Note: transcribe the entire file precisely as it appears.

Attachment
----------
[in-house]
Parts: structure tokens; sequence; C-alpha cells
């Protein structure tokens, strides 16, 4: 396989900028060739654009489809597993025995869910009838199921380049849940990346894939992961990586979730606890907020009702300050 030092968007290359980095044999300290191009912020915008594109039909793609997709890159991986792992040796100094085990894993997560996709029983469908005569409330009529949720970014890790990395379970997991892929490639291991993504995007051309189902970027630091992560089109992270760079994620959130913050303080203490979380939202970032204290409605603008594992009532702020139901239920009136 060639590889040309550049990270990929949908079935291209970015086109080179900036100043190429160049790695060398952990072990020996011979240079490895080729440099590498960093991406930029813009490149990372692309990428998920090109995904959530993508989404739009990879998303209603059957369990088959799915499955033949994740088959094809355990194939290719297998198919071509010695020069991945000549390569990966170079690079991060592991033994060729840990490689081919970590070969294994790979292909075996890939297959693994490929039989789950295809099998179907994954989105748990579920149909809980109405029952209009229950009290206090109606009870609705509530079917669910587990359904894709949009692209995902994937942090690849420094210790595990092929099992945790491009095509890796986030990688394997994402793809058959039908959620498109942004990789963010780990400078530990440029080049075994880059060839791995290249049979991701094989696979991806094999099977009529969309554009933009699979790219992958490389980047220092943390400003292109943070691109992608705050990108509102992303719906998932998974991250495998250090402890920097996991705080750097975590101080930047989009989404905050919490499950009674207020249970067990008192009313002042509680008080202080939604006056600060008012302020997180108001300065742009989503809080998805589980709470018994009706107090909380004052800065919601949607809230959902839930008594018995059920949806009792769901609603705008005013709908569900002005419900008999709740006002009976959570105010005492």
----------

[in-house]
Parts: structure tokens; sequence; C-alpha cells
């Protein structure tokens, strides 16, 4: 396989900028060739654009489809597993025995869910009838199921380049849940990346894939992961990586979730606890907020009702300050 030092968007290359980095044999300290191009912020915008594109039909793609997709890159991986792992040796100094085990894993997560996709029983469908005569409330009529949720970014890790990395379970997991892929490639291991993504995007051309189902970027630091992560089109992270760079994620959130913050303080203490979380939202970032204290409605603008594992009532702020139901239920009136 060639590889040309550049990270990929949908079935291209970015086109080179900036100043190429160049790695060398952990072990020996011979240079490895080729440099590498960093991406930029813009490149990372692309990428998920090109995904959530993508989404739009990879998303209603059957369990088959799915499955033949994740088959094809355990194939290719297998198919071509010695020069991945000549390569990966170079690079991060592991033994060729840990490689081919970590070969294994790979292909075996890939297959693994490929039989789950295809099998179907994954989105748990579920149909809980109405029952209009229950009290206090109606009870609705509530079917669910587990359904894709949009692209995902994937942090690849420094210790595990092929099992945790491009095509890796986030990688394997994402793809058959039908959620498109942004990789963010780990400078530990440029080049075994880059060839791995290249049979991701094989696979991806094999099977009529969309554009933009699979790219992958490389980047220092943390400003292109943070691109992608705050990108509102992303719906998932998974991250495998250090402890920097996991705080750097975590101080930047989009989404905050919490499950009674207020249970067990008192009313002042509680008080202080939604006056600060008012302020997180108001300065742009989503809080998805589980709470018994009706107090909380004052800065919601949607809230959902839930008594018995059920949806009792769901609603705008005013709908569900002005419900008999709740006002009976959570105010005492």